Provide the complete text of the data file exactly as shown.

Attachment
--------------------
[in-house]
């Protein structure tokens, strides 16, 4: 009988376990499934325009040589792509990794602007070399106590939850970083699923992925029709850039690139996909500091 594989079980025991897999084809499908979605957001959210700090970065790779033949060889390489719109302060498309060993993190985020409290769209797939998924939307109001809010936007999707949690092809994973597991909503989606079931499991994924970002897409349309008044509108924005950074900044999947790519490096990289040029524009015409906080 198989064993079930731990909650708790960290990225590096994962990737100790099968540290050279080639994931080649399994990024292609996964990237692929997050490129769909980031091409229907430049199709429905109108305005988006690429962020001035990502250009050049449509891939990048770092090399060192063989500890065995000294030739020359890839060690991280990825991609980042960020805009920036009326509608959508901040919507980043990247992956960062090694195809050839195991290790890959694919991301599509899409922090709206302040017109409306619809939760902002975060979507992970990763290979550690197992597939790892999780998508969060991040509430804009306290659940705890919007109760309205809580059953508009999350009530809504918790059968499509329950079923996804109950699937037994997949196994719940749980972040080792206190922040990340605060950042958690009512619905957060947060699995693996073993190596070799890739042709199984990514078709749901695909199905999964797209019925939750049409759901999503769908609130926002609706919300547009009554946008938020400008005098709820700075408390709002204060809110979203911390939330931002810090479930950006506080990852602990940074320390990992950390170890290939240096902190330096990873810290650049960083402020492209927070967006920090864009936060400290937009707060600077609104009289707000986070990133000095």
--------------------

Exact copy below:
[in-house]
């Protein structure tokens, strides 16, 4: 009988376990499934325009040589792509990794602007070399106590939850970083699923992925029709850039690139996909500091 594989079980025991897999084809499908979605957001959210700090970065790779033949060889390489719109302060498309060993993190985020409290769209797939998924939307109001809010936007999707949690092809994973597991909503989606079931499991994924970002897409349309008044509108924005950074900044999947790519490096990289040029524009015409906080 198989064993079930731990909650708790960290990225590096994962990737100790099968540290050279080639994931080649399994990024292609996964990237692929997050490129769909980031091409229907430049199709429905109108305005988006690429962020001035990502250009050049449509891939990048770092090399060192063989500890065995000294030739020359890839060690991280990825991609980042960020805009920036009326509608959508901040919507980043990247992956960062090694195809050839195991290790890959694919991301599509899409922090709206302040017109409306619809939760902002975060979507992970990763290979550690197992597939790892999780998508969060991040509430804009306290659940705890919007109760309205809580059953508009999350009530809504918790059968499509329950079923996804109950699937037994997949196994719940749980972040080792206190922040990340605060950042958690009512619905957060947060699995693996073993190596070799890739042709199984990514078709749901695909199905999964797209019925939750049409759901999503769908609130926002609706919300547009009554946008938020400008005098709820700075408390709002204060809110979203911390939330931002810090479930950006506080990852602990940074320390990992950390170890290939240096902190330096990873810290650049960083402020492209927070967006920090864009936060400290937009707060600077609104009289707000986070990133000095």